Most people deal with adults not taking their major seriously. However, this is so much worse for a ministry major. People don't think you can do it and they're constantly trying to get you to find a backup plan. What if you don't want a backup plan? What if you go through college facing these struggles anyway?

As a ministry student, you have to take a lot of classes with the same people. That's normal, right? However, at my school, there are only four classes specifically geared towards worship leadership. Almost everything else you have to take with this major is a music or ministry class. The problem with this is that both departments seem to be a little family and you're not invited. The first day of classes is like the family reunion where you're sitting in a corner like, "Hi, I'm socially awkward. How are you?"

None of your classes is in the same building. When most people get to their junior year, they are taking primarily classes for their major or minor. For example, I'm currently taking 17 credit hours and they consist of one music class, a Bible class that is comprised of mainly ministry students, and the rest are ministry classes. That makes it sound like most of my classes are in the same building right? Wrong. On a small campus, there are only so many buildings and so many classrooms. The ministry students get jilted on their space and have to share all of the academic buildings for classes. This means traveling across campus frequently. Good thing there's only ten minutes and no buses.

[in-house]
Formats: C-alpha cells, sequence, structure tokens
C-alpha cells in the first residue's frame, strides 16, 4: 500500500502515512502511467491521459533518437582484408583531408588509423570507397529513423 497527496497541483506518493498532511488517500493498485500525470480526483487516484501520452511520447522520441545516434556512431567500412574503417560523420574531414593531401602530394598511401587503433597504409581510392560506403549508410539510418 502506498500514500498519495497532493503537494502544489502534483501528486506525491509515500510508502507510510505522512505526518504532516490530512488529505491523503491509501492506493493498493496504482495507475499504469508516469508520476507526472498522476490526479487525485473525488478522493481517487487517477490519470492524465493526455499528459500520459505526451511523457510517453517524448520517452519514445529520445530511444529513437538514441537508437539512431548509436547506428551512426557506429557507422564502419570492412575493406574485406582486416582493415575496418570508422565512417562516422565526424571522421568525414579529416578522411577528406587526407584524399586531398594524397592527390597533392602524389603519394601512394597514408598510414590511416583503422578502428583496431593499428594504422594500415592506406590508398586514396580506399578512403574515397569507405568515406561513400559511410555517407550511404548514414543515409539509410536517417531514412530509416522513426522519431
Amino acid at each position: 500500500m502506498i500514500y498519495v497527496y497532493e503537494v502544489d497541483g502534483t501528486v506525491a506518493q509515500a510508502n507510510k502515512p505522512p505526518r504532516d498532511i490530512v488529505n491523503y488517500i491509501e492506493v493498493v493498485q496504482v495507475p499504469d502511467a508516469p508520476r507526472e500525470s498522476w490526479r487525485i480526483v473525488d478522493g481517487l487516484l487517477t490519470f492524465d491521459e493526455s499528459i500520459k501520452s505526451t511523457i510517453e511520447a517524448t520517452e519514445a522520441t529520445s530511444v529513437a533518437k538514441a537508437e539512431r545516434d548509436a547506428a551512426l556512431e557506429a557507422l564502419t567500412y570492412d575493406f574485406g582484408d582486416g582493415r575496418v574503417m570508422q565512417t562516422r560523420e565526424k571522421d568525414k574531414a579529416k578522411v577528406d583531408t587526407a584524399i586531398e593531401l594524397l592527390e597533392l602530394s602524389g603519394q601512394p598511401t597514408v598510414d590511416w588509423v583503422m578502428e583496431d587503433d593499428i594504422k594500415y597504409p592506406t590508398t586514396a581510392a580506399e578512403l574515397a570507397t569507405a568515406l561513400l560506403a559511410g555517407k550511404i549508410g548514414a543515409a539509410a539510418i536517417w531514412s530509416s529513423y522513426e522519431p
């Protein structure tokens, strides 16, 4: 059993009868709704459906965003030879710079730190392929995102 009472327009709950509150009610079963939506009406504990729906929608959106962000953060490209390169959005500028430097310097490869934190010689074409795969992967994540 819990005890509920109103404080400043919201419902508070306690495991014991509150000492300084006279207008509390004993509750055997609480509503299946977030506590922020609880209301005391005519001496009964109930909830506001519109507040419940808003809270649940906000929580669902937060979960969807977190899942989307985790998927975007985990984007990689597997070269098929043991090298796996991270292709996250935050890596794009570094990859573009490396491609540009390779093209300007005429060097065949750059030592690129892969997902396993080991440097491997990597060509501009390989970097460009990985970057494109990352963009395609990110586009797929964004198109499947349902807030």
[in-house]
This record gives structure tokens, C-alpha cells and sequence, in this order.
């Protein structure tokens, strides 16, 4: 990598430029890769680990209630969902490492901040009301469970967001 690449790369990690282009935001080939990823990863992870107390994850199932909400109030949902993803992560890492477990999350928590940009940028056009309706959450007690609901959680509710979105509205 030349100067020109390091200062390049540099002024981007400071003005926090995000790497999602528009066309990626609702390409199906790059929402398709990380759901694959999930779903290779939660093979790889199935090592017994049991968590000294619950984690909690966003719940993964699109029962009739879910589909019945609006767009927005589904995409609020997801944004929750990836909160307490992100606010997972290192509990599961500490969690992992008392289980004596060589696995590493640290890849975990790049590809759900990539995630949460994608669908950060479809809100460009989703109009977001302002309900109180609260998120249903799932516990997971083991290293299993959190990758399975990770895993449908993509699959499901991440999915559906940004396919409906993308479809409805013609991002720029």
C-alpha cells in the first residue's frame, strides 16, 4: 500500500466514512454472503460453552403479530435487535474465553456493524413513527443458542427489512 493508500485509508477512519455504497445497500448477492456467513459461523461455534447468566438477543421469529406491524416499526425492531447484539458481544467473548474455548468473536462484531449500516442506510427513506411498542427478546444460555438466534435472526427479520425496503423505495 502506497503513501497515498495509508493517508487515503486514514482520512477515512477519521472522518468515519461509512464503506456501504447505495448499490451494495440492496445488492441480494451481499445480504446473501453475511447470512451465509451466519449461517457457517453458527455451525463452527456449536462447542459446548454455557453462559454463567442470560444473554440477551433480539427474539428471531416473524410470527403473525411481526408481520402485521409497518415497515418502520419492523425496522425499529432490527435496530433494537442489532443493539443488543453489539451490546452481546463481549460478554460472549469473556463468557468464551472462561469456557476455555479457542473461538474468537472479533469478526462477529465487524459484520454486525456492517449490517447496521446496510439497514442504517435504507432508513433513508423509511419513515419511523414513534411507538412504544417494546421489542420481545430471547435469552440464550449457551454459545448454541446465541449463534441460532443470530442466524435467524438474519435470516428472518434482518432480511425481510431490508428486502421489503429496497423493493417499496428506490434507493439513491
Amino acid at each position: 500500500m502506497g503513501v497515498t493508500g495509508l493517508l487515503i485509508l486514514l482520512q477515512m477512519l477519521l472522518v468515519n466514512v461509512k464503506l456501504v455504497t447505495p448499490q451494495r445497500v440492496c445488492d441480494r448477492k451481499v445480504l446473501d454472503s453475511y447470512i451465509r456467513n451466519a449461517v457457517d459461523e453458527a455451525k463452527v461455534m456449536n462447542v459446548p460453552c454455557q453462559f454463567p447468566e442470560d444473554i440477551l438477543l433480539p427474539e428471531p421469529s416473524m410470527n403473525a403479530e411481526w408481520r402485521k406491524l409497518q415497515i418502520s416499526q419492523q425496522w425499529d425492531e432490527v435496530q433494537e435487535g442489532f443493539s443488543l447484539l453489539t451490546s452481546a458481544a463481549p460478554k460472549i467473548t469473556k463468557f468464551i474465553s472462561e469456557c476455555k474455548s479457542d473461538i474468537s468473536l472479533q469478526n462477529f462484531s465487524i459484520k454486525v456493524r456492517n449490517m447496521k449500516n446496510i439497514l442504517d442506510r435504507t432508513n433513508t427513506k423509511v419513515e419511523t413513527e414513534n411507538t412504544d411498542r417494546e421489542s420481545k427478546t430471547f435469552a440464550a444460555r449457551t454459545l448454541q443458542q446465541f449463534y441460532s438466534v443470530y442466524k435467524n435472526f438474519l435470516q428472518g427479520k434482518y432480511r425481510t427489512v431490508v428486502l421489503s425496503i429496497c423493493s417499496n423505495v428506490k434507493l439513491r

No one takes your major seriously, especially if you have a ministry minor. People are constantly saying things like, "What are you going to do with that," or "Wow, that's brave. I couldn't do that. You're brave." And, of course, the dreaded, "What will you do if that doesn't work? What's your backup plan? Shouldn't you have at least a business minor?" Gee, I don't know what I'm going to do, maybe work in a church, do ministry, and serve God? Maybe I don't need a back-up plan. Thanks, guys.

Not only do you have homework for days, as a music ministry major, you spend a good portion of time in the music building. All the people in the music department know you, and you spend so much time in the music building you feel like you never leave. Just the other day, the secretary for the music department and another student tried to find out if I had enough music credits for a minor. I don't. Not quite. But I'm close. Of course, we can't forget all those hours you spend in the practice rooms trying to hone your skills.

At the end of the day, you know it's worth it. All that time spent in the practice room just makes you a better musician. All those classes all around campus are worth it, even if it doesn't seem like it at the time. Even if it's zero degrees out and you have to trek across three feet of snow at 8 o'clock in the morning. Your perseverance and struggles will make you stronger in the end. People may not take you seriously, but you get to spend your life doing what God has called you to do.